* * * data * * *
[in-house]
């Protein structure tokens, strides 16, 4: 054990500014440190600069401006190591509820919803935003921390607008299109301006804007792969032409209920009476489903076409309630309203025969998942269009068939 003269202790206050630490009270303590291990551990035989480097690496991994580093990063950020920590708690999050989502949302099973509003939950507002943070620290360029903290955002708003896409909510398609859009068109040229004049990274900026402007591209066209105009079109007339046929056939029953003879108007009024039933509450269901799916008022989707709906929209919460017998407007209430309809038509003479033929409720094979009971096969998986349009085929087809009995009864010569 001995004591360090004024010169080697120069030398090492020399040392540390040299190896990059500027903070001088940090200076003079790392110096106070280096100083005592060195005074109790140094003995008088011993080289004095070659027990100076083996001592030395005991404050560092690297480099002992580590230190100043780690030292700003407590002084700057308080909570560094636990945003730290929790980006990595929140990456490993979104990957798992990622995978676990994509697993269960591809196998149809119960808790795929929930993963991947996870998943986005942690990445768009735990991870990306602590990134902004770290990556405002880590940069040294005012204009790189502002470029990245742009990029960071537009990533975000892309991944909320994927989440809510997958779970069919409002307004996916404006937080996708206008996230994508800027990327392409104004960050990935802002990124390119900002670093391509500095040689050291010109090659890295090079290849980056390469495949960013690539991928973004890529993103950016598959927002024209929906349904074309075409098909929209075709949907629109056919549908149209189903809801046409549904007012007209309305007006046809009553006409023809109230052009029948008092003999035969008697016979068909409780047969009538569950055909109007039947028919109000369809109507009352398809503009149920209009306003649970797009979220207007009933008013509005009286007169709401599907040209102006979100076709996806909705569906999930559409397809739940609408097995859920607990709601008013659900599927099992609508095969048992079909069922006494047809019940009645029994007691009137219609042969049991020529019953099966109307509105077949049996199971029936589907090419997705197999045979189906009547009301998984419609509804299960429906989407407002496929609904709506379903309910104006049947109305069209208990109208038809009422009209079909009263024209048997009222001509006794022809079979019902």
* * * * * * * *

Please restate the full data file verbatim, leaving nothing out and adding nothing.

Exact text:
[in-house]
């Protein structure tokens, strides 16, 4: 054990500014440190600069401006190591509820919803935003921390607008299109301006804007792969032409209920009476489903076409309630309203025969998942269009068939 003269202790206050630490009270303590291990551990035989480097690496991994580093990063950020920590708690999050989502949302099973509003939950507002943070620290360029903290955002708003896409909510398609859009068109040229004049990274900026402007591209066209105009079109007339046929056939029953003879108007009024039933509450269901799916008022989707709906929209919460017998407007209430309809038509003479033929409720094979009971096969998986349009085929087809009995009864010569 001995004591360090004024010169080697120069030398090492020399040392540390040299190896990059500027903070001088940090200076003079790392110096106070280096100083005592060195005074109790140094003995008088011993080289004095070659027990100076083996001592030395005991404050560092690297480099002992580590230190100043780690030292700003407590002084700057308080909570560094636990945003730290929790980006990595929140990456490993979104990957798992990622995978676990994509697993269960591809196998149809119960808790795929929930993963991947996870998943986005942690990445768009735990991870990306602590990134902004770290990556405002880590940069040294005012204009790189502002470029990245742009990029960071537009990533975000892309991944909320994927989440809510997958779970069919409002307004996916404006937080996708206008996230994508800027990327392409104004960050990935802002990124390119900002670093391509500095040689050291010109090659890295090079290849980056390469495949960013690539991928973004890529993103950016598959927002024209929906349904074309075409098909929209075709949907629109056919549908149209189903809801046409549904007012007209309305007006046809009553006409023809109230052009029948008092003999035969008697016979068909409780047969009538569950055909109007039947028919109000369809109507009352398809503009149920209009306003649970797009979220207007009933008013509005009286007169709401599907040209102006979100076709996806909705569906999930559409397809739940609408097995859920607990709601008013659900599927099992609508095969048992079909069922006494047809019940009645029994007691009137219609042969049991020529019953099966109307509105077949049996199971029936589907090419997705197999045979189906009547009301998984419609509804299960429906989407407002496929609904709506379903309910104006049947109305069209208990109208038809009422009209079909009263024209048997009222001509006794022809079979019902």